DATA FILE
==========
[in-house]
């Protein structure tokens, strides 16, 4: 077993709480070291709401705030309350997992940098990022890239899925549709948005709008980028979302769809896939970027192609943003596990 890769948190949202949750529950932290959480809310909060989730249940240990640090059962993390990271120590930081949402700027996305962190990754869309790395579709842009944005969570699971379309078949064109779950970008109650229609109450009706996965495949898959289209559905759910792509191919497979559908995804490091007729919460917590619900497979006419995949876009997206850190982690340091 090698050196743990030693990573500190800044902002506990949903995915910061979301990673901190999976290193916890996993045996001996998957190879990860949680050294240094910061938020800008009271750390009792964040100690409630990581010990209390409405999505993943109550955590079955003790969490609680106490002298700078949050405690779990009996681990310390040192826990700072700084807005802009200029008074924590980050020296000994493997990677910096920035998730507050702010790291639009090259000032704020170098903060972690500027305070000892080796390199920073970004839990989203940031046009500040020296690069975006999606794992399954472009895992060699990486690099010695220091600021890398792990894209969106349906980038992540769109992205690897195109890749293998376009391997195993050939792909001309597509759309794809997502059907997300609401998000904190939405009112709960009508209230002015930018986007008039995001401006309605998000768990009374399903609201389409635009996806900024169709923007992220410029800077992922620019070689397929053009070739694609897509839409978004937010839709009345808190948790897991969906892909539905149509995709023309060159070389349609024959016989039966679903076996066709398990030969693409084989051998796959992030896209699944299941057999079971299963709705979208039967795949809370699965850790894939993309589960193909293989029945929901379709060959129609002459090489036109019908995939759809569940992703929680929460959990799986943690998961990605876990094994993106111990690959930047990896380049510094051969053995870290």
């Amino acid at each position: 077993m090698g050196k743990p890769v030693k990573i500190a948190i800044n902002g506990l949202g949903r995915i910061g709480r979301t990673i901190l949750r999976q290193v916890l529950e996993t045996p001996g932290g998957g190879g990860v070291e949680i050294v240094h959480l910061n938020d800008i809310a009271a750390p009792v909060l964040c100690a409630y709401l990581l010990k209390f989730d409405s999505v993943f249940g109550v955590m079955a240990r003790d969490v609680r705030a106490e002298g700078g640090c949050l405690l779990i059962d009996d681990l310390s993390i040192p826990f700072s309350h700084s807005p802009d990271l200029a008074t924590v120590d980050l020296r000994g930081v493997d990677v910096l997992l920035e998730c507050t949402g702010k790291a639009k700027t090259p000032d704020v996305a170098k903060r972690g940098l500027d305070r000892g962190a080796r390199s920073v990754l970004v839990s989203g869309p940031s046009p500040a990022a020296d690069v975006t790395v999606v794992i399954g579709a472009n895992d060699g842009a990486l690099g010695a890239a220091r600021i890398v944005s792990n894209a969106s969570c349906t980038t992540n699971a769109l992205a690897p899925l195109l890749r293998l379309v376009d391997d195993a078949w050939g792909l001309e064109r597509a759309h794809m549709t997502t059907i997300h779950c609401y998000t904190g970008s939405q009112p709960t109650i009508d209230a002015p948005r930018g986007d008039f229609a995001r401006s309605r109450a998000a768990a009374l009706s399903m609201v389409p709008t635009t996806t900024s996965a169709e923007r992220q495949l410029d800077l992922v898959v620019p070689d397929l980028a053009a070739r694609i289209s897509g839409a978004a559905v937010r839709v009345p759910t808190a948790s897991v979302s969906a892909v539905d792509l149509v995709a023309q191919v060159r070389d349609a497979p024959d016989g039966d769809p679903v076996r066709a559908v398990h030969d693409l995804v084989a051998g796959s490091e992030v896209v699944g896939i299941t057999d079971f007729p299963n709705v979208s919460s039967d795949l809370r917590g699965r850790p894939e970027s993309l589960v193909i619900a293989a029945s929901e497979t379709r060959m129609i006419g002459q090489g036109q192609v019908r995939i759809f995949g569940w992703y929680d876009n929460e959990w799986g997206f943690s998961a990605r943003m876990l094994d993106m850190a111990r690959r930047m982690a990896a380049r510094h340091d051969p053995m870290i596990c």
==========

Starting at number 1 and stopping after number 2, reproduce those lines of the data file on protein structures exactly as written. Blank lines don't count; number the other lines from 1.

[in-house]
């Protein structure tokens, strides 16, 4: 077993709480070291709401705030309350997992940098990022890239899925549709948005709008980028979302769809896939970027192609943003596990 890769948190949202949750529950932290959480809310909060989730249940240990640090059962993390990271120590930081949402700027996305962190990754869309790395579709842009944005969570699971379309078949064109779950970008109650229609109450009706996965495949898959289209559905759910792509191919497979559908995804490091007729919460917590619900497979006419995949876009997206850190982690340091 090698050196743990030693990573500190800044902002506990949903995915910061979301990673901190999976290193916890996993045996001996998957190879990860949680050294240094910061938020800008009271750390009792964040100690409630990581010990209390409405999505993943109550955590079955003790969490609680106490002298700078949050405690779990009996681990310390040192826990700072700084807005802009200029008074924590980050020296000994493997990677910096920035998730507050702010790291639009090259000032704020170098903060972690500027305070000892080796390199920073970004839990989203940031046009500040020296690069975006999606794992399954472009895992060699990486690099010695220091600021890398792990894209969106349906980038992540769109992205690897195109890749293998376009391997195993050939792909001309597509759309794809997502059907997300609401998000904190939405009112709960009508209230002015930018986007008039995001401006309605998000768990009374399903609201389409635009996806900024169709923007992220410029800077992922620019070689397929053009070739694609897509839409978004937010839709009345808190948790897991969906892909539905149509995709023309060159070389349609024959016989039966679903076996066709398990030969693409084989051998796959992030896209699944299941057999079971299963709705979208039967795949809370699965850790894939993309589960193909293989029945929901379709060959129609002459090489036109019908995939759809569940992703929680929460959990799986943690998961990605876990094994993106111990690959930047990896380049510094051969053995870290």